Why the Red Sox decided to move on from Chaim Bloom


Sam Kennedy addresses the Chaim Bloom firing

As the news of Chaim Bloom's firing came about early Thursday afternoon, some of the streets around Fenway Park were littered with a water main break. It caused discomfort. It caused chaos. It was uneasy to be around.

It mirrored what had evolved inside 4 Jersey St. just a few blocks away. The waters had simply become too muddied.

Why was Bloom let go? In a nutshell, in this results business, results were too often being replaced by promises and hope. The standings. The stands. All of it was leading to the kind of apathy that this ownership group has been fending off for more than 21 years.

There were good moves, and there were bad ones. But it was some of the trends along the way which finally forced John Henry and Co. to lose their patience for a prospect-driven path. Too many whispers about what could have been done and what wasn't. Too few players and teams Red Sox sports fans actually wanted to invest in.

While many of Bloom's subtle moves and acquisitions were oftentimes keeping the Red Sox viable for good stretches, the baseball world's voices surfacing concern over the big market club's unwillingness to get uncomfortable for the bigger signings and trades was becoming harder and harder to ignore.

The perception was that trades had to be won by a wide margin instead of getting value for value. There were some that were some approaches which were debatable, and others that really weren't.

One instance was particularly striking. Per a major league source familiar with the situation, just before the 2022 trade deadline - and a few weeks after Chris Sale had broken his finger broken in his second outing of the season - a team approached Bloom about dealing for the lefty. The acquiring club was agreeing to take on all of the money left on Sale's contract (2 1/2 seasons of more than $50 million), while sending some semblance of players. The Red Sox wanted better players than were offered and no deal was done.

But, in hindsight, what seemed to be Bloom's last stand came in the last 1 1/2 months.

A 2022 trade deadline, where the asking price for free agents-to-be Xander Bogaerts, Nathan Eovaldi, J.D. Martinez and Rich Hill were set at levels no team was willing to match (leading to a second straight 12-16 August), along came this year.

Other than a small deal for Luis Urias, Bloom wasn't willing to sign off on anything of note. According to sources, trades involving Alex Verdugo going to the Astros or Yankees were discussed but never completed. The asking price for James Paxton continued the trend of asking for much more than even desperate teams could stomach. And no semblance of pitching help was secured, leaving the Red Sox in an immediate tough spot while being swept by the Blue Jays in a pivotal early-August showdown with the Blue Jays.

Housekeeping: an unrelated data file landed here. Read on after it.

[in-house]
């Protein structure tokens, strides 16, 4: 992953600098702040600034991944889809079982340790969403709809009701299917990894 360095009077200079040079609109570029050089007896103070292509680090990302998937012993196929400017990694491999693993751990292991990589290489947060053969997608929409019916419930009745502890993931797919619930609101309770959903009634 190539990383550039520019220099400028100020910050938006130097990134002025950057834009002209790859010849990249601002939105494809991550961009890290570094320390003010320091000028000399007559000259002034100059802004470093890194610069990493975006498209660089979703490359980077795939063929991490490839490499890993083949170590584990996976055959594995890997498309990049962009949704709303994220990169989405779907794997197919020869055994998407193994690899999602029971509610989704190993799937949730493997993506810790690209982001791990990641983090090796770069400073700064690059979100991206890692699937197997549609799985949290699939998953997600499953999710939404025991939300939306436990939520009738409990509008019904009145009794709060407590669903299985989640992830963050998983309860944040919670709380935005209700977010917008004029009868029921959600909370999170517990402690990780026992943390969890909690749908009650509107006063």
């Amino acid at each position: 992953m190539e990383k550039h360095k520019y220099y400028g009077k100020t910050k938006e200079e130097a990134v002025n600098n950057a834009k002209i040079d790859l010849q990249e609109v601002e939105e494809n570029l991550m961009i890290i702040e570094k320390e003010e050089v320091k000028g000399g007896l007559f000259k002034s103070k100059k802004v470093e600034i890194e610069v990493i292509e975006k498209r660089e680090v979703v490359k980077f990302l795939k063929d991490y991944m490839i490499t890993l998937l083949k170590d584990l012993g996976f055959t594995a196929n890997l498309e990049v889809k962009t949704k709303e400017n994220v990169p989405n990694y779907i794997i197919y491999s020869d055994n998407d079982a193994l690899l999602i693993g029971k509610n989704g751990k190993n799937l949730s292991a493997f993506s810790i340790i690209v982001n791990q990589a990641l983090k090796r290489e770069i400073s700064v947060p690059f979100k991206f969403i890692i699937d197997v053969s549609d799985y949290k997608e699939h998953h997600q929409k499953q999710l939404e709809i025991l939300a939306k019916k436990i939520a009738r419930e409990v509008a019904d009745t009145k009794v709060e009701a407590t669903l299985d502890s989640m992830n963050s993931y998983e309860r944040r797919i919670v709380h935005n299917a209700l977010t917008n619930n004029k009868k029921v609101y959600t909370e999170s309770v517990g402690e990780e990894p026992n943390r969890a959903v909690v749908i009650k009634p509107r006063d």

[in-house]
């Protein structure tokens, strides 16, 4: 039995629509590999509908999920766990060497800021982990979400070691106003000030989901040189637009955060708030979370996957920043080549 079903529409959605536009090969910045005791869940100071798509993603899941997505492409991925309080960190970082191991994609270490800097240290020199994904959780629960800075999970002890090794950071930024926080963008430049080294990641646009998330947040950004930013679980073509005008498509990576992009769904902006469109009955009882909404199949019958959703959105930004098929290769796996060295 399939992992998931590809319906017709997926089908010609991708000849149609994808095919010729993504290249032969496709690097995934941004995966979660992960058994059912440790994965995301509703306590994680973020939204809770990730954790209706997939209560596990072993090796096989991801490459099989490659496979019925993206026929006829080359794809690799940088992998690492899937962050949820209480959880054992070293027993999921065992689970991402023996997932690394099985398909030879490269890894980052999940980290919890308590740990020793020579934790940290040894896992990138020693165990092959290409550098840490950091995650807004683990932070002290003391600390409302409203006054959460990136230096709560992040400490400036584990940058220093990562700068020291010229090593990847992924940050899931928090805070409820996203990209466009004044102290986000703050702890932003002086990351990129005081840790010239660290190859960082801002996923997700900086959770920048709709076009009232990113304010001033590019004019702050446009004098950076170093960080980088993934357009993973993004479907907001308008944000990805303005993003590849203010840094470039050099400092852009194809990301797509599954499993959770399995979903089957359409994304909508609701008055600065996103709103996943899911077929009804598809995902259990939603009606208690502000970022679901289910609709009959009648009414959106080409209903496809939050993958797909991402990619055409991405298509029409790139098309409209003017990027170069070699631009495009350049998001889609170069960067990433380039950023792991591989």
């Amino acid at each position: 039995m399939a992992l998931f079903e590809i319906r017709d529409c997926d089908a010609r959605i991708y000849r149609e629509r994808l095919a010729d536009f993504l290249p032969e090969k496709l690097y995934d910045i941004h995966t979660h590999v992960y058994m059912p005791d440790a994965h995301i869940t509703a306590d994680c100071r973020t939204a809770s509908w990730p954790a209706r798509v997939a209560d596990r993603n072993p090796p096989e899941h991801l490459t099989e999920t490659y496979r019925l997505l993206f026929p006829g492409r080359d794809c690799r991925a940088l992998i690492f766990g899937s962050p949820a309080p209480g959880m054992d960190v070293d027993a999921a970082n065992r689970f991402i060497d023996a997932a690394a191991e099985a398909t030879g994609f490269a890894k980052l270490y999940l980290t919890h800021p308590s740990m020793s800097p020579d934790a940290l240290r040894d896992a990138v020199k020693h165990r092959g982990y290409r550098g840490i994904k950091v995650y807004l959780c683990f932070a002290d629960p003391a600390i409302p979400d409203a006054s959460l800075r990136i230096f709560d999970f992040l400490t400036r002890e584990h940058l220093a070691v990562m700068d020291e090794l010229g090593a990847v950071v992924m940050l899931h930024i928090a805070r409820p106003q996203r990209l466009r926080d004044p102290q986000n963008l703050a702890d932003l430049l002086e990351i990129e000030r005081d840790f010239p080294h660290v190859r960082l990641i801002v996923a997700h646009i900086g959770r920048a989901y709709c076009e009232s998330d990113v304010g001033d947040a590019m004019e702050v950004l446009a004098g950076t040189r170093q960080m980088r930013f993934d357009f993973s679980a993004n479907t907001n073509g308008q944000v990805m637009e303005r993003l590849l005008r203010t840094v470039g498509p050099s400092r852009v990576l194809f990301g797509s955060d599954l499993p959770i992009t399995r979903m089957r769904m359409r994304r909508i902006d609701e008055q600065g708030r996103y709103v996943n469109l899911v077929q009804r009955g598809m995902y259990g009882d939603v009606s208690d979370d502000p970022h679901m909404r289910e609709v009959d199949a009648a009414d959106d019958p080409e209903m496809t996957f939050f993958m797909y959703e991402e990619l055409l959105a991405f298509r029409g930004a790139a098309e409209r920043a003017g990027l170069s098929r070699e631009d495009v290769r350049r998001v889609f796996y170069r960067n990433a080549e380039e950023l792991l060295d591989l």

There were more games where the 2023 Red Sox found themselves at fork-in-the-road moments only to have their wheels fall off. The Aug. 28 series opener against the Astros being the most obvious example, with the Red Sox going into that game with two viable pitchers available - Sale and Kyle Barraclough. As with so many things after Aug. 1, it didn't work out.

The problem was that while Bloom so intently protected the Red Sox' future, the present was making fewer and fewer care about what might lay ahead. That was a reality that make ownership act.

Four years and five days ago, the Red Sox made a similar decision for basically the same reason. Ownership told their chief decision-maker he had the authority to do it his way, that way was done, and it was determined the payoff for whatever approach it was wasn't what they expected.

It really wasn't all that complicated. These Red Sox owners have always been about course correction, usually in dramatic fashion. Francona to Valentine to Farrell to Cora. Lester to the Four Aces to David Price and Sale. Jose Abreu to Rusney Castillo. Dombrowski to Bloom to, now, who knows what.

The one constant is that the organization doesn't want to let the passion (a word Sam Kennedy used liberally Thursday) drain away. That's how it was starting to feel. For all the aforementioned reasons, that's why Bloom is gone.

Chaim Bloom came to Boston the same way he left, as one of the most accountable and decent front office people in the game. Maybe it was just the wrong team at the wrong time.

Whatever the case, a new approach and a new path is undoubtedly coming ... again. This time, they better make sure it's the right one.

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